Addressing local concerns over intrusive new federal laws
Such was the attitude at the Chico City Council chambers on Thursday, March 13, when it was packed with concerned citizens hoping to learn more about what speakers characterized as one of the greatest threats to civil liberties since the era of McCarthyism—the USA Patriot Act.
The act is a package of federal laws that was sold to legislators as a way to protect Americans from foreign terrorists operating in the United States. It passed both houses of Congress overwhelmingly in October 2001, a scant six weeks after the 9/11 terrorist attacks. The problem with the act, said Chico law professor Paul Persons, is that it grants the government enormous new powers to spy on U.S. citizens.
“This is a major violation of your right to privacy,” Persons warned, relaying several components of the act that he said have the potential to seriously erode citizens’ most fundamental rights. Those components include: the ability of federal agencies to monitor citizens’ e-mail, conduct secret and obtrusive searches without traditional judicial oversight, secretly monitor the reading habits of citizens at libraries and bookstores and conduct certain types of wiretapping operations that were abolished after the Watergate scandal of the mid-1970s.
“They can come in without a warrant, search your house, take something from your house … and not tell you until after the investigation,” he said.
Persons went on to describe other recently passed legislation, such as the CAPS II airline passenger screening plan and the Homeland Security Act, that he said also “reduces privacy and increases government secrecy and power.”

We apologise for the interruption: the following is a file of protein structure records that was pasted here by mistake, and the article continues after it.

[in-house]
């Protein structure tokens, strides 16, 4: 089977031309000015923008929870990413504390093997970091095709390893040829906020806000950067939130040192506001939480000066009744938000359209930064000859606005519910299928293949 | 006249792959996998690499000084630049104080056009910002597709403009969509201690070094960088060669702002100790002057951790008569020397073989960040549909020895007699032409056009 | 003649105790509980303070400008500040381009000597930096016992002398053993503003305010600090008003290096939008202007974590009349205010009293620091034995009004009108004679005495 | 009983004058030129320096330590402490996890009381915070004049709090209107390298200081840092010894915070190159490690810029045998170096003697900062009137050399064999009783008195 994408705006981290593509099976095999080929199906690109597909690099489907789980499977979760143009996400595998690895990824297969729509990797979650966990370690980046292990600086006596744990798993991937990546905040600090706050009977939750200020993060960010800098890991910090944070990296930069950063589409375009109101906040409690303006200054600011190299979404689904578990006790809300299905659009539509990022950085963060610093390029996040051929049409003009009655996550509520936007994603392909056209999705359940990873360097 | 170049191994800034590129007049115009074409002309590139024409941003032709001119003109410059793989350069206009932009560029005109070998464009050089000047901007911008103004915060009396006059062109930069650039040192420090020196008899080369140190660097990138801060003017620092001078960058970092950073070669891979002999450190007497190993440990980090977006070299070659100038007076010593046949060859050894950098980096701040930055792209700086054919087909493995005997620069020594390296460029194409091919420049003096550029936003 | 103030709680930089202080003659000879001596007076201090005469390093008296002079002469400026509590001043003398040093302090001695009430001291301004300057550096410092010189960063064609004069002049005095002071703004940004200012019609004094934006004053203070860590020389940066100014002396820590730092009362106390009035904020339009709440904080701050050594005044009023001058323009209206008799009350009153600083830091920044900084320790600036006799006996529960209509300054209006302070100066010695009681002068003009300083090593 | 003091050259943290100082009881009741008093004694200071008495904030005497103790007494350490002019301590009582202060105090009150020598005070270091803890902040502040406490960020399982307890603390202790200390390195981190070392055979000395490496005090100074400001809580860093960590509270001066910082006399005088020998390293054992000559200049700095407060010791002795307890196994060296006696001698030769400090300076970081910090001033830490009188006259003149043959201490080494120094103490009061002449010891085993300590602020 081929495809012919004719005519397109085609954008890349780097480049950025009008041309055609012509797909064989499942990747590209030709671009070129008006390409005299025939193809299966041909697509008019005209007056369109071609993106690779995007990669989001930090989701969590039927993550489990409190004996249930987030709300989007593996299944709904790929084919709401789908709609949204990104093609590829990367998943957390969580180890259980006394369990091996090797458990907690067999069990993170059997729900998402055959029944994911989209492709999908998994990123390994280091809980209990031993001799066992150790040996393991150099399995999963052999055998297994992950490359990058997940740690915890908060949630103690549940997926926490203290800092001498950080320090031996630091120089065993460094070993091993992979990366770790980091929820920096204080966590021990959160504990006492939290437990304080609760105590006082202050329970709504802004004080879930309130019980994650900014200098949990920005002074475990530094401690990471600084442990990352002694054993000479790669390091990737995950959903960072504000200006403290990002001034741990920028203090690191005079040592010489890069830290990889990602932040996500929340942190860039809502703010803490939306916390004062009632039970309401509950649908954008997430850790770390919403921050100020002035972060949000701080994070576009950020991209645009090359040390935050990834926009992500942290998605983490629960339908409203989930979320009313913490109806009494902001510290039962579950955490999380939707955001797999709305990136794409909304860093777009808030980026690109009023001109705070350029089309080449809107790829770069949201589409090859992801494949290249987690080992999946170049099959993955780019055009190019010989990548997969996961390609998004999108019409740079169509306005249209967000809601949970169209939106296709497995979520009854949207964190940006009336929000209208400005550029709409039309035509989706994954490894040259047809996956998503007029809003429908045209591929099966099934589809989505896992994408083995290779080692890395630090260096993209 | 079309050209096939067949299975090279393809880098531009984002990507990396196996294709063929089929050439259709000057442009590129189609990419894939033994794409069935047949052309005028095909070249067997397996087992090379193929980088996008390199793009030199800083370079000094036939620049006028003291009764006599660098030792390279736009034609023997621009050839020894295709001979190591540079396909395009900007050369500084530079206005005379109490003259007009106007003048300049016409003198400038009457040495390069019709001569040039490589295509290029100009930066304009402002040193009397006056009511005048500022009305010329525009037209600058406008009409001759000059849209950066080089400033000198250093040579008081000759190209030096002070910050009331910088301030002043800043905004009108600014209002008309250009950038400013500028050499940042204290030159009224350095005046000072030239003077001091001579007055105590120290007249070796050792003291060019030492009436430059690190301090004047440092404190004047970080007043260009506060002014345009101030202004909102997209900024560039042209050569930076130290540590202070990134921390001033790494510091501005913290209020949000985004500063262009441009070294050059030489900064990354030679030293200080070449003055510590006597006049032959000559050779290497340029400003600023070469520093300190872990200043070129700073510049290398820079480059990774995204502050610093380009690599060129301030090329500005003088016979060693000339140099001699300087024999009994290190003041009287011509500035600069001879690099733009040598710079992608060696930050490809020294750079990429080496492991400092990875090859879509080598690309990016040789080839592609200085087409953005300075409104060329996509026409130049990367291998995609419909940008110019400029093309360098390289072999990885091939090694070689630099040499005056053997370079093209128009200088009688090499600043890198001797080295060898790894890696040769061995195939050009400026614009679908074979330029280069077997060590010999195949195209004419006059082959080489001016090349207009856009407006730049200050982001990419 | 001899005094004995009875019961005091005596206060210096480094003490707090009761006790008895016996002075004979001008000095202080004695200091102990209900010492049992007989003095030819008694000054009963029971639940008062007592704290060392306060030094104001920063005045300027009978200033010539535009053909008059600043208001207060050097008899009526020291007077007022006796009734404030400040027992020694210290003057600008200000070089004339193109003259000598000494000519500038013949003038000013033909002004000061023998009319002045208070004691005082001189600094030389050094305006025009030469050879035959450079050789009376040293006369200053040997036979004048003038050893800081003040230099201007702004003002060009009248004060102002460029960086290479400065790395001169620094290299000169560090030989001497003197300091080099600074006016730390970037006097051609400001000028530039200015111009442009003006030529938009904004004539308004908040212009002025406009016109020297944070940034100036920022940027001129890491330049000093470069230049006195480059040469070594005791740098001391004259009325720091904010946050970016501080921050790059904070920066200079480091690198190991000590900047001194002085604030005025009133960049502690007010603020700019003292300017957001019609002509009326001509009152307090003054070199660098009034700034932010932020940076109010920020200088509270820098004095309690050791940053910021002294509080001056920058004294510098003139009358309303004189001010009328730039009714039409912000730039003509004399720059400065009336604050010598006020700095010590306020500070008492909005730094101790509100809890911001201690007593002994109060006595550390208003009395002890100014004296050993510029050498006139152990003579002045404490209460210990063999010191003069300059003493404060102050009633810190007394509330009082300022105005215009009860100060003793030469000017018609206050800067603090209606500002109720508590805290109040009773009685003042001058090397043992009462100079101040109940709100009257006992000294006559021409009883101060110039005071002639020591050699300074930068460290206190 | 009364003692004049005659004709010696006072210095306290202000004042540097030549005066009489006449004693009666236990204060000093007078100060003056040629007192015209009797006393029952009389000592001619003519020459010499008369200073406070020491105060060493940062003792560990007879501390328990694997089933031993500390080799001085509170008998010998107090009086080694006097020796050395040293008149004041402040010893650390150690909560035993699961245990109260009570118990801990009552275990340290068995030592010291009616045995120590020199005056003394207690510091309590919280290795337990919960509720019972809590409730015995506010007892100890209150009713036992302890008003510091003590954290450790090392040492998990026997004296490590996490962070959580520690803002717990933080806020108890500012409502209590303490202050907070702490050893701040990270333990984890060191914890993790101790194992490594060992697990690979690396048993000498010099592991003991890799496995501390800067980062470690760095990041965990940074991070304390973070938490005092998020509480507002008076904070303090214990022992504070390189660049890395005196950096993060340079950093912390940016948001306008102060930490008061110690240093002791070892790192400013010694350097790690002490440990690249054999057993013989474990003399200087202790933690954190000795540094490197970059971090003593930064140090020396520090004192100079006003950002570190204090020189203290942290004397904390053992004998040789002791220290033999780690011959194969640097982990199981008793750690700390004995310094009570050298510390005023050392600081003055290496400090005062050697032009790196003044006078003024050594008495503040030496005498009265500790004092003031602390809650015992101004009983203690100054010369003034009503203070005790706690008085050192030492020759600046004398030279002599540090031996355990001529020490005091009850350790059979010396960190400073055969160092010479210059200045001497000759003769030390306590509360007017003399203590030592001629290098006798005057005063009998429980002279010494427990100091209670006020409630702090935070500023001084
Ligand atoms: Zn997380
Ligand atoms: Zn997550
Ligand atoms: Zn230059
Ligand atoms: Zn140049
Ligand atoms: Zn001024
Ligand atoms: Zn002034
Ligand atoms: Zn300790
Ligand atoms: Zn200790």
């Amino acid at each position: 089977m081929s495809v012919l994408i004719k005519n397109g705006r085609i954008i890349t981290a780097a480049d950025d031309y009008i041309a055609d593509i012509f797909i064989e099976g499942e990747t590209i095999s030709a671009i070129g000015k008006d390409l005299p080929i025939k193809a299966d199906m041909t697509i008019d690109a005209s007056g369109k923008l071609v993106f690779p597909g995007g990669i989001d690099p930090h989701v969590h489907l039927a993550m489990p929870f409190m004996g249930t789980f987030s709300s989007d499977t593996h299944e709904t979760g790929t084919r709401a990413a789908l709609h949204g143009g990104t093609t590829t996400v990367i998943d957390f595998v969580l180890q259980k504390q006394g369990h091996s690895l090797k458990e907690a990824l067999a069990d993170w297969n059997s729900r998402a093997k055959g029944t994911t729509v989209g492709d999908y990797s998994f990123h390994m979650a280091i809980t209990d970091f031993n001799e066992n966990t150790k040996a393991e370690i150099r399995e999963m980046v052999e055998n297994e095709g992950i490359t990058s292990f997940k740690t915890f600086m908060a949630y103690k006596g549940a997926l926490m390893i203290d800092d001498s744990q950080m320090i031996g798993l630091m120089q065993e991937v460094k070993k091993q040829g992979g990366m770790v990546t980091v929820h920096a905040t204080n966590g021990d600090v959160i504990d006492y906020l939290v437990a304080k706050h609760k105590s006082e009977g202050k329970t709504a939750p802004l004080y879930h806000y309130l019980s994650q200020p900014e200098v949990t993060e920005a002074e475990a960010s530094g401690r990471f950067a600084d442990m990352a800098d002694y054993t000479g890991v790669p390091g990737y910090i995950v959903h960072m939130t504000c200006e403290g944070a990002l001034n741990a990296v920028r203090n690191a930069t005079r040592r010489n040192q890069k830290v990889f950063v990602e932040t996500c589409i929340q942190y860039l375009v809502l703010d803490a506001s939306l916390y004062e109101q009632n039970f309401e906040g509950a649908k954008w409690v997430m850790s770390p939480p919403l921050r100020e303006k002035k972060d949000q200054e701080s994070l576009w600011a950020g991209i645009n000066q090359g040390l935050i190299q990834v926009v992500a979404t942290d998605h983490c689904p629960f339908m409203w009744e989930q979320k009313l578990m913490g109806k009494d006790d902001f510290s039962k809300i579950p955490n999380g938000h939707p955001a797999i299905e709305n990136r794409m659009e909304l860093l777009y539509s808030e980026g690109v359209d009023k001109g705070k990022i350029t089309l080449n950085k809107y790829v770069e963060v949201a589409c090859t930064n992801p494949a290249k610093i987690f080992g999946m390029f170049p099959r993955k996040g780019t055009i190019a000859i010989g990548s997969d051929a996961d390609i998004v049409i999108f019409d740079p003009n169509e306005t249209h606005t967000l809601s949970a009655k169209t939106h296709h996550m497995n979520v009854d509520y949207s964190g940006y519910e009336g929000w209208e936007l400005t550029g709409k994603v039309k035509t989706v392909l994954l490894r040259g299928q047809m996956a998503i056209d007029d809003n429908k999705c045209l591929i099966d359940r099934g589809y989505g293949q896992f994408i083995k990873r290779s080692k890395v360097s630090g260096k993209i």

When Persons started to explain the details of a proposed new law called the Domestic Security Enhancement Act (DSEA), also know as “Patriot Act II,” one incredulous audience member, an elderly woman, was unable to contain herself. “That’s outrageous!” she exclaimed, bringing nervous laughter and applause. “So many abuses!”
The DSEA, Persons said, would make the Patriot Act (parts of which have a five-year sunset clause) permanent law. It would also allow the government to wield even more surveillance powers, presumptively strip citizenship from American citizens who are thought to support anti-government groups, restrict access to many unclassified government records and, in some cases, take away the right to sue the government for invading one’s privacy.
The point of the forum, which was organized by the Chico Bill of Rights Defense Committee, was to stir up grassroots opposition to the new laws. That committee has been working to draft a resolution for the Chico City Council to pass against the Patriot Act. An early version of that resolution has been circulated among the council members but has yet to be put on the agenda. The committee has also gathered more than 1,000 signatures on a petition opposing the Patriot Act.
Sanjeev Bery, who works with the Northern California chapter of the ACLU, told the audience that 65 counties and cities across the country have passed similar resolutions. Although local resolutions are largely symbolic when it comes to opposing federal law, they nevertheless send a message to Congress, Bery said.
“Our behavior and our actions really make a difference and really are important,” Bery said. “This is the first step; this is how we turn the tide.”
Bery also stressed the importance of bringing people together from all sides of the political spectrum.
“This isn’t a left vs. right thing,” he said. “The belief in the basic freedoms that are supposed to make our country special are values liberals have, conservatives have and moderates have. If we’re going to push back against these things, we’re going to have to build these broad-based coalitions.”
For more information on local efforts to oppose the Patriot Act, call 898-1357.